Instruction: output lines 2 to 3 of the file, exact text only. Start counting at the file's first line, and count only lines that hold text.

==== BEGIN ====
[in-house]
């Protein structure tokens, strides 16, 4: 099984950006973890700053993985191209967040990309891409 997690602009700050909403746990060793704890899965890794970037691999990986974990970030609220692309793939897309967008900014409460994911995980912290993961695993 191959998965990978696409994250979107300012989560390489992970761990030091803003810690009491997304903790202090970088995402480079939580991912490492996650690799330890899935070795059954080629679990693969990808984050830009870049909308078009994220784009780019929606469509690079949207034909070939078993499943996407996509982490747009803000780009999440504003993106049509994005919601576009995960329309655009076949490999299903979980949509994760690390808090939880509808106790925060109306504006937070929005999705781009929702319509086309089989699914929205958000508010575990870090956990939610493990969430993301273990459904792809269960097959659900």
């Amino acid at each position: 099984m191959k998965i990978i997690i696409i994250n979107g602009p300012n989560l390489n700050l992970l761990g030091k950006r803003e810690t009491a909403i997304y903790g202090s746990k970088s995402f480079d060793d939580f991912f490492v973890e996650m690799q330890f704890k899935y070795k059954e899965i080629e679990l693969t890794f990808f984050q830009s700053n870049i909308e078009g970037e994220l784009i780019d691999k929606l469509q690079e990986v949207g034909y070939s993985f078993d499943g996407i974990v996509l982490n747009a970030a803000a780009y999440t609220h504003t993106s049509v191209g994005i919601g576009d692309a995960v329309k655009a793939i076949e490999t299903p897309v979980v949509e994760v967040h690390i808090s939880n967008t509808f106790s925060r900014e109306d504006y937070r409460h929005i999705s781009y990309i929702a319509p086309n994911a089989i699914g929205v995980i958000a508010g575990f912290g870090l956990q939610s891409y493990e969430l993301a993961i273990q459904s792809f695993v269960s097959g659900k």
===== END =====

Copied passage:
């Protein structure tokens, strides 16, 4: 099984950006973890700053993985191209967040990309891409 997690602009700050909403746990060793704890899965890794970037691999990986974990970030609220692309793939897309967008900014409460994911995980912290993961695993 191959998965990978696409994250979107300012989560390489992970761990030091803003810690009491997304903790202090970088995402480079939580991912490492996650690799330890899935070795059954080629679990693969990808984050830009870049909308078009994220784009780019929606469509690079949207034909070939078993499943996407996509982490747009803000780009999440504003993106049509994005919601576009995960329309655009076949490999299903979980949509994760690390808090939880509808106790925060109306504006937070929005999705781009929702319509086309089989699914929205958000508010575990870090956990939610493990969430993301273990459904792809269960097959659900």
């Amino acid at each position: 099984m191959k998965i990978i997690i696409i994250n979107g602009p300012n989560l390489n700050l992970l761990g030091k950006r803003e810690t009491a909403i997304y903790g202090s746990k970088s995402f480079d060793d939580f991912f490492v973890e996650m690799q330890f704890k899935y070795k059954e899965i080629e679990l693969t890794f990808f984050q830009s700053n870049i909308e078009g970037e994220l784009i780019d691999k929606l469509q690079e990986v949207g034909y070939s993985f078993d499943g996407i974990v996509l982490n747009a970030a803000a780009y999440t609220h504003t993106s049509v191209g994005i919601g576009d692309a995960v329309k655009a793939i076949e490999t299903p897309v979980v949509e994760v967040h690390i808090s939880n967008t509808f106790s925060r900014e109306d504006y937070r409460h929005i999705s781009y990309i929702a319509p086309n994911a089989i699914g929205v995980i958000a508010g575990f912290g870090l956990q939610s891409y493990e969430l993301a993961i273990q459904s792809f695993v269960s097959g659900k």